Think about the last business email you sent. Were you satisfied with it?
We usually overestimate our ability to communicate effectively over email. It means that when you send an email to a customer, they probably won’t fully understand what you mean.
The following commonly used phrases are unnecessary and easy to misinterpret:
- “Sorry to bother you”
Opening an email with an apology immediately undermines your credibility, although you probably say it to be polite and considerate.
Go straight to the point: Why are you really contacting your customer?
- “To be honest with you…”
It’s commonly used to add emphasis or soften a sharp comment, but it can have the opposite effect, leaving your customer wondering whether you had been honest before. Cut this phrase from your emails and focus on telling it like it is.
- “No problem”
“No problem” can actually be a problem. This polite phrase can communicate to your customer that whenever you do something for them, it actually is a problem. Replace with a “You’re welcome” or “Sure thing” rather than risk a miscommunication.
- “I’ll try…”
If you respond to a customer’s request with “I’ll try to do this”, you aren’t exactly instilling confidence.
Even if you’re unsure about when, or if, you’ll be able to get something done, provide them with a real deadline, just push it out far enough to give yourself adequate time.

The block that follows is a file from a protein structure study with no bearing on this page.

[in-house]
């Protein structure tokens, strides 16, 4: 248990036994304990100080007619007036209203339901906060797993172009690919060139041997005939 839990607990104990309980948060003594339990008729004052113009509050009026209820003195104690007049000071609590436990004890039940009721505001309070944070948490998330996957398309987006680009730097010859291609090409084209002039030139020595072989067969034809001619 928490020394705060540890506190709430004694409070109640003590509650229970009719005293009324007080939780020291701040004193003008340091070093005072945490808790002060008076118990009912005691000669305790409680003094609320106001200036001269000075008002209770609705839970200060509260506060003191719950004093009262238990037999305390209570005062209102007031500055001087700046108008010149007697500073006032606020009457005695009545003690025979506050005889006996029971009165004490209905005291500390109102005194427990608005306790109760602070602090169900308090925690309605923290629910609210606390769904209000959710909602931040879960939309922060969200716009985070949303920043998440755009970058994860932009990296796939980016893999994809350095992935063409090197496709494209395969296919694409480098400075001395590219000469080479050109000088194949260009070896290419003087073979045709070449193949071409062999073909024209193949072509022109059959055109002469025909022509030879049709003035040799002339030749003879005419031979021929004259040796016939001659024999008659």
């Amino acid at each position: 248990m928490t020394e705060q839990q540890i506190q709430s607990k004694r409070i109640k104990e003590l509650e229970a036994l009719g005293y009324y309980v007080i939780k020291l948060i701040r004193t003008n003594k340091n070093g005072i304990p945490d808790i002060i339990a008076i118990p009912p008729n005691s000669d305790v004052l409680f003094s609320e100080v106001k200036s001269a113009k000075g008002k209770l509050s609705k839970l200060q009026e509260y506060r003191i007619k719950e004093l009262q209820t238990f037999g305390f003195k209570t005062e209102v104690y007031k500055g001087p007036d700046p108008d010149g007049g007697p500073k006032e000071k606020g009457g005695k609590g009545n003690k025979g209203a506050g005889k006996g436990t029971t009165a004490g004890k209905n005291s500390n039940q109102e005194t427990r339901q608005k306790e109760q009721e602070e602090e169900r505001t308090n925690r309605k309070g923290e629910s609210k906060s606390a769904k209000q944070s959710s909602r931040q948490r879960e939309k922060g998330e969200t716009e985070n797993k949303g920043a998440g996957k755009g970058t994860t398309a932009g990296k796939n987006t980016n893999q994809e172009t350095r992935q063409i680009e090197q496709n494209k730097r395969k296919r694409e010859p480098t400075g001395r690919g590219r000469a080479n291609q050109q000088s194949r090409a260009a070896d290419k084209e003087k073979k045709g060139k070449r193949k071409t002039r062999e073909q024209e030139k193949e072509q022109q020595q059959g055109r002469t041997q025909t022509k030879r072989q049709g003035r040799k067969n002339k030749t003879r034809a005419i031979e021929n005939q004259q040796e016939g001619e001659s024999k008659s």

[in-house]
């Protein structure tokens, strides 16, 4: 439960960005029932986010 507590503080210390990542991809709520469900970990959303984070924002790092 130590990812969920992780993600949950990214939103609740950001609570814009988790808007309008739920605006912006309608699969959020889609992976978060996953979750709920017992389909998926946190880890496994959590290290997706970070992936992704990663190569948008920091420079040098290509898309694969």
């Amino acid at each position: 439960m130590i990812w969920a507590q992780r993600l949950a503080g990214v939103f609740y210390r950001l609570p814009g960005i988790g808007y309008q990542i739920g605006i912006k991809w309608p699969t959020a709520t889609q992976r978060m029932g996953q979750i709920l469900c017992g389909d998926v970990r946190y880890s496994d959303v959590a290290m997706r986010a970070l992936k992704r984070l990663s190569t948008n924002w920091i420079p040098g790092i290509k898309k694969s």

- “As I mentioned before…”
We know, it might seem like you’re always explaining the same things over and over again to your customers, but avoid this morale-killing phrase. People receive tons of emails each day, so you’ll have to forgive them if something slips.
Let’s now see what sentences you should introduce instead:
- “Thanks for…”
Try thanking customers rather than apologizing to them whenever a minor inconvenience occurs. Phrases like “Thanks for your patience” or “Thank you for your understanding” compliment the customer while still acknowledging the issue.
- “I hope all is well”
When starting your email, include a message like this to begin. This shows that you value the interaction and creates a personalized relationship with the customer.
- “I would appreciate your help”
Sometimes you’re going to have to ask a customer for help, but this can be easier said than done depending on the favour you’re asking from them. Try to explain your problem well and ask them for help, they will feel considered.
- “Looking forward to hearing from you.”
Rather than saying “Talk to you soon” or “Thanks again”, this is an effective message for encouraging feedback.
When you include the word “you”, you’re calling out the reader. You’re talking to them specifically and making a direct request. By incorporating the word “you”, your readers will feel like if they don’t help, no one else will.
Put these tips into practice and build your perfect business email! Your customers will thank you.
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